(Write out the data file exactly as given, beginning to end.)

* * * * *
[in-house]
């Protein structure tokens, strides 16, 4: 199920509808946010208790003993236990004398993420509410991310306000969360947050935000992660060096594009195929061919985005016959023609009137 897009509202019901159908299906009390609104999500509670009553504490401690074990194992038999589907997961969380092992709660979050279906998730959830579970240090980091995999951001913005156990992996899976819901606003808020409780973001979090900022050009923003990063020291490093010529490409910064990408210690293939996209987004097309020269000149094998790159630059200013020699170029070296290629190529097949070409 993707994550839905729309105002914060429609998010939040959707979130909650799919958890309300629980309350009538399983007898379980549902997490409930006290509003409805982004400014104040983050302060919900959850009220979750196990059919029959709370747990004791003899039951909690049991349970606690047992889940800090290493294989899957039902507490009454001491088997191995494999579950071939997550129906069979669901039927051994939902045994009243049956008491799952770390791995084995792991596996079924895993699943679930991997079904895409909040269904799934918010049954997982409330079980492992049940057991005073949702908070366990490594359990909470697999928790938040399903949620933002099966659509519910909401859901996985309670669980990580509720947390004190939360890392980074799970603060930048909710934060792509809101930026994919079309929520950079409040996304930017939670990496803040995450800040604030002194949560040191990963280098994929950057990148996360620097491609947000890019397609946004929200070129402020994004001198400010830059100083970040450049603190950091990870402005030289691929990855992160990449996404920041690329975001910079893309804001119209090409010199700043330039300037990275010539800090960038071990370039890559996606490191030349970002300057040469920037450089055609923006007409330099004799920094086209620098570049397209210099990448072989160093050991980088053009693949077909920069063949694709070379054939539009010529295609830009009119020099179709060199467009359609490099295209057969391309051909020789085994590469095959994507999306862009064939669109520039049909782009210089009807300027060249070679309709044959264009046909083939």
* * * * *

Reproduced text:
[in-house]
């Protein structure tokens, strides 16, 4: 199920509808946010208790003993236990004398993420509410991310306000969360947050935000992660060096594009195929061919985005016959023609009137 897009509202019901159908299906009390609104999500509670009553504490401690074990194992038999589907997961969380092992709660979050279906998730959830579970240090980091995999951001913005156990992996899976819901606003808020409780973001979090900022050009923003990063020291490093010529490409910064990408210690293939996209987004097309020269000149094998790159630059200013020699170029070296290629190529097949070409 993707994550839905729309105002914060429609998010939040959707979130909650799919958890309300629980309350009538399983007898379980549902997490409930006290509003409805982004400014104040983050302060919900959850009220979750196990059919029959709370747990004791003899039951909690049991349970606690047992889940800090290493294989899957039902507490009454001491088997191995494999579950071939997550129906069979669901039927051994939902045994009243049956008491799952770390791995084995792991596996079924895993699943679930991997079904895409909040269904799934918010049954997982409330079980492992049940057991005073949702908070366990490594359990909470697999928790938040399903949620933002099966659509519910909401859901996985309670669980990580509720947390004190939360890392980074799970603060930048909710934060792509809101930026994919079309929520950079409040996304930017939670990496803040995450800040604030002194949560040191990963280098994929950057990148996360620097491609947000890019397609946004929200070129402020994004001198400010830059100083970040450049603190950091990870402005030289691929990855992160990449996404920041690329975001910079893309804001119209090409010199700043330039300037990275010539800090960038071990370039890559996606490191030349970002300057040469920037450089055609923006007409330099004799920094086209620098570049397209210099990448072989160093050991980088053009693949077909920069063949694709070379054939539009010529295609830009009119020099179709060199467009359609490099295209057969391309051909020789085994590469095959994507999306862009064939669109520039049909782009210089009807300027060249070679309709044959264009046909083939």